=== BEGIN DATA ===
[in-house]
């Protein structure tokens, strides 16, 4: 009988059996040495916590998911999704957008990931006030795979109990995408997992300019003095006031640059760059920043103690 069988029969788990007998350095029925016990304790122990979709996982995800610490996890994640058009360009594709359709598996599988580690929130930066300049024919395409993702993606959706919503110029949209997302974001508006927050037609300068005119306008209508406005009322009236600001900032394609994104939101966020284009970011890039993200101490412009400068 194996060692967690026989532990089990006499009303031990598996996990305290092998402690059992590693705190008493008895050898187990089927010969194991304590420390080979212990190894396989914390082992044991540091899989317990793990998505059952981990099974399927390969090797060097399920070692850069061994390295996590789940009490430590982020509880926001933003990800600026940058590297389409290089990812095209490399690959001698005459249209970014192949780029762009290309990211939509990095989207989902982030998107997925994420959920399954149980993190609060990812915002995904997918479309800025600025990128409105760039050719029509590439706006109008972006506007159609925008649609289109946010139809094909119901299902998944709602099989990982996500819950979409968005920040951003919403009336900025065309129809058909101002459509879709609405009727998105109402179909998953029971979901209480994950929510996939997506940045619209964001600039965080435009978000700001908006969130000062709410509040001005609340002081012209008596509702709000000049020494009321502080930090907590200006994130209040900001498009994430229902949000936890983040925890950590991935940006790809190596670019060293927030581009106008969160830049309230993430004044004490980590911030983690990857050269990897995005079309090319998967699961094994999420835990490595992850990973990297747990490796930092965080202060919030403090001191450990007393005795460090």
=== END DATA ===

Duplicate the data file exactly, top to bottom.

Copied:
[in-house]
């Protein structure tokens, strides 16, 4: 009988059996040495916590998911999704957008990931006030795979109990995408997992300019003095006031640059760059920043103690 069988029969788990007998350095029925016990304790122990979709996982995800610490996890994640058009360009594709359709598996599988580690929130930066300049024919395409993702993606959706919503110029949209997302974001508006927050037609300068005119306008209508406005009322009236600001900032394609994104939101966020284009970011890039993200101490412009400068 194996060692967690026989532990089990006499009303031990598996996990305290092998402690059992590693705190008493008895050898187990089927010969194991304590420390080979212990190894396989914390082992044991540091899989317990793990998505059952981990099974399927390969090797060097399920070692850069061994390295996590789940009490430590982020509880926001933003990800600026940058590297389409290089990812095209490399690959001698005459249209970014192949780029762009290309990211939509990095989207989902982030998107997925994420959920399954149980993190609060990812915002995904997918479309800025600025990128409105760039050719029509590439706006109008972006506007159609925008649609289109946010139809094909119901299902998944709602099989990982996500819950979409968005920040951003919403009336900025065309129809058909101002459509879709609405009727998105109402179909998953029971979901209480994950929510996939997506940045619209964001600039965080435009978000700001908006969130000062709410509040001005609340002081012209008596509702709000000049020494009321502080930090907590200006994130209040900001498009994430229902949000936890983040925890950590991935940006790809190596670019060293927030581009106008969160830049309230993430004044004490980590911030983690990857050269990897995005079309090319998967699961094994999420835990490595992850990973990297747990490796930092965080202060919030403090001191450990007393005795460090």